Soundtrack Hector Rufaro Mugani

THE conversation on music genres has recently been a growing issue in Zimbabwe, with a lot of discussions centred on the creation of certain music terms that have become a cause of curiosity.

Urban grooves is a term that came into being in the early 2000s after the 75% local content policy was introduced by the Information ministry. This gave rise to bedroom studios, also resulting in computer-generated music.

There was need to fill up the gap that had been created on the airwaves. A faster music production system was needed, in which the beat producer and the vocalist could make a song overnight for release on radio the following day.

Also, with the worsening economic situation, this was an affordable way of doing things. With a studio microphone and a computer, one would have assembled a whole band.
Urban youths worked day-in, day-out on their computers to create as much music as they could. Every genre that had been on radio, among them soul, RnB, reggae, hip-hop, rap and Afro jazz, needed a local replacement.

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Quite a number of young musicians like Roki, Mafriq, Sani Makhalima, Tererai Mugwadi, Alexio Kawara, 2BG, Decibel and Innocent Utsiwegota emerged, and had the talent to cover the void that had been created by the new policy.

It is important to note that while this movement was taking place, other young musicians was also creating music, but using bands. They were not labelled urban grooves, and these were the likes of Willom Tight and Dino Mudondo, Africa Revenge, Victor Kunonga, the late Chiwoniso Maraire, including former Information minister Jonathan Moyo’s project, Pax Afro.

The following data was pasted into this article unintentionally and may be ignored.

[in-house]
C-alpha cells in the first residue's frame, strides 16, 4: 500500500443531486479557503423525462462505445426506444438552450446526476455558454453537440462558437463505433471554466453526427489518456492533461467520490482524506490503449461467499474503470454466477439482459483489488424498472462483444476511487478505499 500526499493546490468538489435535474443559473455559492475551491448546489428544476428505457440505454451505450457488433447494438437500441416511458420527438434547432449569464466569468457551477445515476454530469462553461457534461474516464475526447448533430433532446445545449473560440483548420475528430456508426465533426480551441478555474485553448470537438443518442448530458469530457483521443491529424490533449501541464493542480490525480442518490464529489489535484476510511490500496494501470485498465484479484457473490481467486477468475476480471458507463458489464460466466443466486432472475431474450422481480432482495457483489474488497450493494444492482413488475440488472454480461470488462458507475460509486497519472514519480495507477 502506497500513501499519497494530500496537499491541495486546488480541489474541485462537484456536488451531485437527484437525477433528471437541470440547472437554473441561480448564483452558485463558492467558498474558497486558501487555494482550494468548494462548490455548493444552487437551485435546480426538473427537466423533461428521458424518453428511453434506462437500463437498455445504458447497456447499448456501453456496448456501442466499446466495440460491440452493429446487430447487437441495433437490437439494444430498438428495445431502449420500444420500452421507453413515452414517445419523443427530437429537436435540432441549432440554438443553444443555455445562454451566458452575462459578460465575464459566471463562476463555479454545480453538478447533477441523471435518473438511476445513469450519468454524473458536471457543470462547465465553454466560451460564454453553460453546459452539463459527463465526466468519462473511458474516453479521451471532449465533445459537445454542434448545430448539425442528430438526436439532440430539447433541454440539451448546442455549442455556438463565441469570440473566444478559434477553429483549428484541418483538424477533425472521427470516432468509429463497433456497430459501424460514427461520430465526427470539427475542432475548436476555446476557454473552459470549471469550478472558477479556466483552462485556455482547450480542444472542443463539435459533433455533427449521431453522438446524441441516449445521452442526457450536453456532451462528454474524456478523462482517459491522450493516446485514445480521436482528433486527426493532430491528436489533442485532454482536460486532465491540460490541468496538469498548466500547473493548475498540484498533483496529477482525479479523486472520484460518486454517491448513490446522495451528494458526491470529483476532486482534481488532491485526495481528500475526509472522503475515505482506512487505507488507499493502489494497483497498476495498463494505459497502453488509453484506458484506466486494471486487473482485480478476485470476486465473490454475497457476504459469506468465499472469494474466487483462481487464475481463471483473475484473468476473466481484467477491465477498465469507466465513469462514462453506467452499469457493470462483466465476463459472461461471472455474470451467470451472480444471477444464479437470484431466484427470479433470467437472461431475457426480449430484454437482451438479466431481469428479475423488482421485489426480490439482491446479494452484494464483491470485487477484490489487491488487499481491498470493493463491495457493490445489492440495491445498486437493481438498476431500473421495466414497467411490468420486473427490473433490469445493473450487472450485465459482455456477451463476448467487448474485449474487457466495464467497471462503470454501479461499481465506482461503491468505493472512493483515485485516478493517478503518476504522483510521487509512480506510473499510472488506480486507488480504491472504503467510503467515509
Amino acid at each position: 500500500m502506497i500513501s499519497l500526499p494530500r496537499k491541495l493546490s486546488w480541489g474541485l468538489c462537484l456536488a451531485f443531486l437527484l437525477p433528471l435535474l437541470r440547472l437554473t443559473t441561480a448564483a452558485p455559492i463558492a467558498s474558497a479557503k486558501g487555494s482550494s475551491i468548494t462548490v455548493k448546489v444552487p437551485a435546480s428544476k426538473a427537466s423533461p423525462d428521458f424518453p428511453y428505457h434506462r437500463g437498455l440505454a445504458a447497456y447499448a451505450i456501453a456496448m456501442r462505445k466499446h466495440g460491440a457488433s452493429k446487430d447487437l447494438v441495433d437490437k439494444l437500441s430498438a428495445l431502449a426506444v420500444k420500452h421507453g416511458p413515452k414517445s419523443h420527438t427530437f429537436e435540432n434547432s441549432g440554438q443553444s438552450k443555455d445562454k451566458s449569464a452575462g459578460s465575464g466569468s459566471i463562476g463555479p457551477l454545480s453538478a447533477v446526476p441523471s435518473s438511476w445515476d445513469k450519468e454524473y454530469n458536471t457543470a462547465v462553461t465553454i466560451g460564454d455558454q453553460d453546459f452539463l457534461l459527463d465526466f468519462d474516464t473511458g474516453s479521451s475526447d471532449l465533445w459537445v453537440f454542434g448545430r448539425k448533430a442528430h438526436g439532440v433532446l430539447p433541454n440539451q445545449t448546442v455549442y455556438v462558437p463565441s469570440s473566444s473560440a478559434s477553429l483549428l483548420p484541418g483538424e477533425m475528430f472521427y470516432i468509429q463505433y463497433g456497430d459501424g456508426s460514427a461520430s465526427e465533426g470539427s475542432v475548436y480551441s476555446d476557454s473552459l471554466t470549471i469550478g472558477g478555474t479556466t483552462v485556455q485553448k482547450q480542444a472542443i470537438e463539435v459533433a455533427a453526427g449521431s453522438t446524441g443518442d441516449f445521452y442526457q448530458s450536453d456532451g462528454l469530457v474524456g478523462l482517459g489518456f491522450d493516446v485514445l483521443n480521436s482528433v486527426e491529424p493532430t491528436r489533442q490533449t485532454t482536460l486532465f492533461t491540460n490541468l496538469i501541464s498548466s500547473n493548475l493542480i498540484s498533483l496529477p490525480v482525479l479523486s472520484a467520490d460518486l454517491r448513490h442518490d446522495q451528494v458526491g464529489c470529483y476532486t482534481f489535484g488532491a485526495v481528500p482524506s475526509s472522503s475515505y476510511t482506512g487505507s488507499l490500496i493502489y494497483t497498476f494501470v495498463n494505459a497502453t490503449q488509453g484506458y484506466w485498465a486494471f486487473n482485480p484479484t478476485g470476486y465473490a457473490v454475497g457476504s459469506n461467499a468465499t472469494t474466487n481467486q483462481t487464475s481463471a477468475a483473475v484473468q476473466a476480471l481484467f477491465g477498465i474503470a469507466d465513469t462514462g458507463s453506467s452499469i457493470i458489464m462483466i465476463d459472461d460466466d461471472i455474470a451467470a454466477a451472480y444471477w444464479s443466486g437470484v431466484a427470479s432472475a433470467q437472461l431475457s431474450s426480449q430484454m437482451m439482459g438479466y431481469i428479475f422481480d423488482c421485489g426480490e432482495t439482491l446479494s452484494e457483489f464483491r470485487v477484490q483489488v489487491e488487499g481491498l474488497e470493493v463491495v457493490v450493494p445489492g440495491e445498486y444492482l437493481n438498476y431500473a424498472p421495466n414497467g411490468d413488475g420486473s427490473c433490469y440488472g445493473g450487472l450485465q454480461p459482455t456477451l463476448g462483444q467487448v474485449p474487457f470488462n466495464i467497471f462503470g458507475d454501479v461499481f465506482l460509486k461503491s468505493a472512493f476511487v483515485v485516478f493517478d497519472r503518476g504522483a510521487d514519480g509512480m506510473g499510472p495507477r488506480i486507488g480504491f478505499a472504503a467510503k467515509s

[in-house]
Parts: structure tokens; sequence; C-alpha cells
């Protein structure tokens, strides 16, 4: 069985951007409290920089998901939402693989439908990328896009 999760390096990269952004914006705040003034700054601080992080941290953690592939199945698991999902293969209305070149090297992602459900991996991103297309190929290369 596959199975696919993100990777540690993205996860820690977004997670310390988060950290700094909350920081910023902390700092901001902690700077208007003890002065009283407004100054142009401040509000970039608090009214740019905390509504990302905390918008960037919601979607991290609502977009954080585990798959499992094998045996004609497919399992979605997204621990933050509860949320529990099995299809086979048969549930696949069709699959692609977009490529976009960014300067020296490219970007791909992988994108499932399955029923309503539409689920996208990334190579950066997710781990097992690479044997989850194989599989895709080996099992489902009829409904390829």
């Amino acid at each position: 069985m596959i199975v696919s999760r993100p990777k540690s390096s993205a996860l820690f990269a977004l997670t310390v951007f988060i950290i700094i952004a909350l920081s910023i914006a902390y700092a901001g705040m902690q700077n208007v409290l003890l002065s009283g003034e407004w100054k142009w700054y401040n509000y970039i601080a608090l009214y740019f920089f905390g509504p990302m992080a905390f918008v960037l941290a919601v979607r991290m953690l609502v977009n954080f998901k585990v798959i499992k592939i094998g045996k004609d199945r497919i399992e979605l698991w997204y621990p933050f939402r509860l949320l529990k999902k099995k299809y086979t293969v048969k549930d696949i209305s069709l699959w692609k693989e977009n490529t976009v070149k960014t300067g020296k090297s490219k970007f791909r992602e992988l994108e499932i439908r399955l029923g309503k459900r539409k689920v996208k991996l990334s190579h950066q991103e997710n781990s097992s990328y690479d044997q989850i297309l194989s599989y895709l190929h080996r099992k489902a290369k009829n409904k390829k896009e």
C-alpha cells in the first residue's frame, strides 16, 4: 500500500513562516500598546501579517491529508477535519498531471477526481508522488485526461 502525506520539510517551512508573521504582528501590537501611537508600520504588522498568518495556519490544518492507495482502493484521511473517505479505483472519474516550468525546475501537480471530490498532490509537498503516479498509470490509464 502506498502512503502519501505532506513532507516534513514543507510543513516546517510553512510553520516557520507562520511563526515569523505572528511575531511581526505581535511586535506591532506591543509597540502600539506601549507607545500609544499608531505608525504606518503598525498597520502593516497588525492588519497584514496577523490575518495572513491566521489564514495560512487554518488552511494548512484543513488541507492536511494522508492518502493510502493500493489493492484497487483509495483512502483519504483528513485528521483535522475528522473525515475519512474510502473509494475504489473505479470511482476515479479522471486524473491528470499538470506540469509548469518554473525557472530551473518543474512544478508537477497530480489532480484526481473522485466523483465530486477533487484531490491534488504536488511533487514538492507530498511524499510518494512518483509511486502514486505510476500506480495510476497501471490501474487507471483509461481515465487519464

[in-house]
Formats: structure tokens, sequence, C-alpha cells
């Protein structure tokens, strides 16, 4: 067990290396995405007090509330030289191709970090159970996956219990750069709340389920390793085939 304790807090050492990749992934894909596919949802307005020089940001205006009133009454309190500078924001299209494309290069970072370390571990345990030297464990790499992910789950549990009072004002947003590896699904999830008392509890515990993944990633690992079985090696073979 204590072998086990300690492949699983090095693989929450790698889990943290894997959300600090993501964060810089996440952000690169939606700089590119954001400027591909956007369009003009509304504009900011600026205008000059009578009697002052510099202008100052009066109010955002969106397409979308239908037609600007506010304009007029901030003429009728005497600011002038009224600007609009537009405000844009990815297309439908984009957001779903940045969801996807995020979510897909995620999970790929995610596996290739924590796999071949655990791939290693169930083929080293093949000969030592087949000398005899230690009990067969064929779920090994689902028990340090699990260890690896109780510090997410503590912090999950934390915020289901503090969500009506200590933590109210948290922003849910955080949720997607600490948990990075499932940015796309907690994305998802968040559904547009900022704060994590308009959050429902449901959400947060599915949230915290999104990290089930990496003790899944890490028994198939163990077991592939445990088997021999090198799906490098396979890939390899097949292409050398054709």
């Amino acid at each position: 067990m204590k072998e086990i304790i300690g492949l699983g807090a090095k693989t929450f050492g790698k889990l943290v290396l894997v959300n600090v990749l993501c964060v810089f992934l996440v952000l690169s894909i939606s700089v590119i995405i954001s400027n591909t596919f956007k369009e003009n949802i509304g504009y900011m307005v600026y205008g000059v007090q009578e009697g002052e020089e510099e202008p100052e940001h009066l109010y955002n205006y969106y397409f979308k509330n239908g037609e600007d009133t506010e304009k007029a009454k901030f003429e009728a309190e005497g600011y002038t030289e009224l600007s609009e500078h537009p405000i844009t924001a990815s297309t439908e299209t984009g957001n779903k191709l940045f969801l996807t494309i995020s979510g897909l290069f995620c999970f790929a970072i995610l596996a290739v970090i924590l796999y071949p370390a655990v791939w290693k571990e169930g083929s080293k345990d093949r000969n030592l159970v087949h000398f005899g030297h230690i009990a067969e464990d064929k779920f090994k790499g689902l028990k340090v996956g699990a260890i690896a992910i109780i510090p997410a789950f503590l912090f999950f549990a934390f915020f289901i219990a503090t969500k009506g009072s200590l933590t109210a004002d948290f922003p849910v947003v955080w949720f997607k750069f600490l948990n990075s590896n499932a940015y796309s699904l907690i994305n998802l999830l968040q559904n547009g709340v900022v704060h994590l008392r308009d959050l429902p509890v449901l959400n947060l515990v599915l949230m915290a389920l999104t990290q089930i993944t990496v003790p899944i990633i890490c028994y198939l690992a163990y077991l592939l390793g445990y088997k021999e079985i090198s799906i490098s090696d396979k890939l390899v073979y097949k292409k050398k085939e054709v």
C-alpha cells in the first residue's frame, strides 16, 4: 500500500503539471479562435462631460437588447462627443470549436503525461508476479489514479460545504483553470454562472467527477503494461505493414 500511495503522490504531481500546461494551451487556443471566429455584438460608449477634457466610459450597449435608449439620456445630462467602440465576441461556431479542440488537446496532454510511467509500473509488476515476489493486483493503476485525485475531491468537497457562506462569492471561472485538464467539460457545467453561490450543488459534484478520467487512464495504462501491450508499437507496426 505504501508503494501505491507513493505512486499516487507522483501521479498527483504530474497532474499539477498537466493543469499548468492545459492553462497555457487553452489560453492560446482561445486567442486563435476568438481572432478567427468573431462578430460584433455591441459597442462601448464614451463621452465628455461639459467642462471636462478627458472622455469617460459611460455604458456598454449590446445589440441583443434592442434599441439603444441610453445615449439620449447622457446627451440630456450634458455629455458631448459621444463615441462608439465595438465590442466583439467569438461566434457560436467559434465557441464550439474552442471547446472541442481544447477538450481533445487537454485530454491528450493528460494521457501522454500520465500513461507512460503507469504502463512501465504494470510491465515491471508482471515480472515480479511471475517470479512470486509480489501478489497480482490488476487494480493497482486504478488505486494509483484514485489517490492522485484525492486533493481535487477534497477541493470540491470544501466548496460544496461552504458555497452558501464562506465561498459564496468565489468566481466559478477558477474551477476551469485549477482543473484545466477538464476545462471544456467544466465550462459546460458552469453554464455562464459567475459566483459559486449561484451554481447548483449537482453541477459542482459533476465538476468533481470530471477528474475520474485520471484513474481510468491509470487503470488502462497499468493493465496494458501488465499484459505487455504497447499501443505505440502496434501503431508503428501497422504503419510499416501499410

Now, I ask again: Is urban grooves a genre or culture? Kawara was once labelled an urban grooves artiste in 2009 after he decided to play with a band at the Harare International Festival of the Arts.

Kawara spent a good number of weeks rehearsing with a band at the Manneberg and after that he never stopped playing with a live band, and the urban grooves label almost vanished overnight.

With this, let’s look at the definition of a genre.

Genre refers to a style or form of art that involves a set of artistic rules. These rules are guided by the similarities in the artistic texture. These fit a certain model flair. In music, the word genre refers to a conventional category that identifies music pieces to a shared practice or set of rules. It is distinguished by form or style.

The musical form encompasses the arrangement of the musical units of rhythm, melody and harmony, showing repetition or variation. It also involves the type of instrument used.

The form of the urban grooves songs is usually closely related. The arrangement usually has an intro, verse, chorus then an outro. But then, this is a tool used in even rock, mbira, soul and other different types of commercial music.

When we come to urban grooves rhythmic styles, we find reggae, dancehall, soul, RnB, Zim-beats and the list goes on. And each artiste sticks to their rhythmic style, meaning they would be dancehall urban grooves or hip-hop urban groove artistes.

Rhythm is a key pillar of defining genre. For example, merely adding the offbeat chops to a song might alter it to be a reggae song and also by removing them, it might cease to be one.

The moment you start playing a swing-drum rhythm on the mbira song Chemutengure, it becomes a township jazz groove. Urban groove does not have a common rhythmic formula.

One typical song is Bhuka Tiende, a mbira traditional riddim (song), where people sing Mugara Ndega or Hurombo played on Buruka Tiende, a mbira song. Thomas Mapfumo puts it on a reggae tip.

Chiwoniso had an afro-house feel to one and on the same song she has a traditional song. With different form and style, a traditional song may fall into different genres, but still with a traditional influence.